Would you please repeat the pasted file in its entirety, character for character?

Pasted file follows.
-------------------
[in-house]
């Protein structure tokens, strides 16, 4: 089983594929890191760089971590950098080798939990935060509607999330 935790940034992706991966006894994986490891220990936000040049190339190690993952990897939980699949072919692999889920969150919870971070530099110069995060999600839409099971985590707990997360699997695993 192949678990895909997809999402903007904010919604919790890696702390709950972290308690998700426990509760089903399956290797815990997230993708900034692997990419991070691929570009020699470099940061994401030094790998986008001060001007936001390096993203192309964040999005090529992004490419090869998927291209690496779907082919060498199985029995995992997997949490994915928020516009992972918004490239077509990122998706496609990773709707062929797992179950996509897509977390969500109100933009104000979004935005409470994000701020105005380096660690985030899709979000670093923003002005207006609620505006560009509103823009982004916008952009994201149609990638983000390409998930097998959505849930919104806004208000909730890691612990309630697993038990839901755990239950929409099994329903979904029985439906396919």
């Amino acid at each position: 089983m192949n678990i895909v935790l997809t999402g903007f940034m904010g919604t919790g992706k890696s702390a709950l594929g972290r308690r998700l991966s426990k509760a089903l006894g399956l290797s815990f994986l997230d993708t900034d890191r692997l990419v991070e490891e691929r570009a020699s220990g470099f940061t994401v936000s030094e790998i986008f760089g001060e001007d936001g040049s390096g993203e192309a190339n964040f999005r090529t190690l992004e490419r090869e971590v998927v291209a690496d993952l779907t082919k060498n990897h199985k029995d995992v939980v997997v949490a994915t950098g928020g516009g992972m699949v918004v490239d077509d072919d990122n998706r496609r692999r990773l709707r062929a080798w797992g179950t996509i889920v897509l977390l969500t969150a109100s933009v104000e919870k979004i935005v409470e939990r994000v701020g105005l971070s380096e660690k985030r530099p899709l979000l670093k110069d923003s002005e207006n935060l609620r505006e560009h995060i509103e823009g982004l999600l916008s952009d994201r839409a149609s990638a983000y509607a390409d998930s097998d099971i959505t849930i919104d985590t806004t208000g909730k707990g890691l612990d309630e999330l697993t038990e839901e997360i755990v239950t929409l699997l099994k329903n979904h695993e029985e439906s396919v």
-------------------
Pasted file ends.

[in-house]
């Protein structure tokens, strides 16, 4: 089983594929890191760089971590950098080798939990935060509607999330 935790940034992706991966006894994986490891220990936000040049190339190690993952990897939980699949072919692999889920969150919870971070530099110069995060999600839409099971985590707990997360699997695993 192949678990895909997809999402903007904010919604919790890696702390709950972290308690998700426990509760089903399956290797815990997230993708900034692997990419991070691929570009020699470099940061994401030094790998986008001060001007936001390096993203192309964040999005090529992004490419090869998927291209690496779907082919060498199985029995995992997997949490994915928020516009992972918004490239077509990122998706496609990773709707062929797992179950996509897509977390969500109100933009104000979004935005409470994000701020105005380096660690985030899709979000670093923003002005207006609620505006560009509103823009982004916008952009994201149609990638983000390409998930097998959505849930919104806004208000909730890691612990309630697993038990839901755990239950929409099994329903979904029985439906396919």
């Amino acid at each position: 089983m192949n678990i895909v935790l997809t999402g903007f940034m904010g919604t919790g992706k890696s702390a709950l594929g972290r308690r998700l991966s426990k509760a089903l006894g399956l290797s815990f994986l997230d993708t900034d890191r692997l990419v991070e490891e691929r570009a020699s220990g470099f940061t994401v936000s030094e790998i986008f760089g001060e001007d936001g040049s390096g993203e192309a190339n964040f999005r090529t190690l992004e490419r090869e971590v998927v291209a690496d993952l779907t082919k060498n990897h199985k029995d995992v939980v997997v949490a994915t950098g928020g516009g992972m699949v918004v490239d077509d072919d990122n998706r496609r692999r990773l709707r062929a080798w797992g179950t996509i889920v897509l977390l969500t969150a109100s933009v104000e919870k979004i935005v409470e939990r994000v701020g105005l971070s380096e660690k985030r530099p899709l979000l670093k110069d923003s002005e207006n935060l609620r505006e560009h995060i509103e823009g982004l999600l916008s952009d994201r839409a149609s990638a983000y509607a390409d998930s097998d099971i959505t849930i919104d985590t806004t208000g909730k707990g890691l612990d309630e999330l697993t038990e839901e997360i755990v239950t929409l699997l099994k329903n979904h695993e029985e439906s396919v």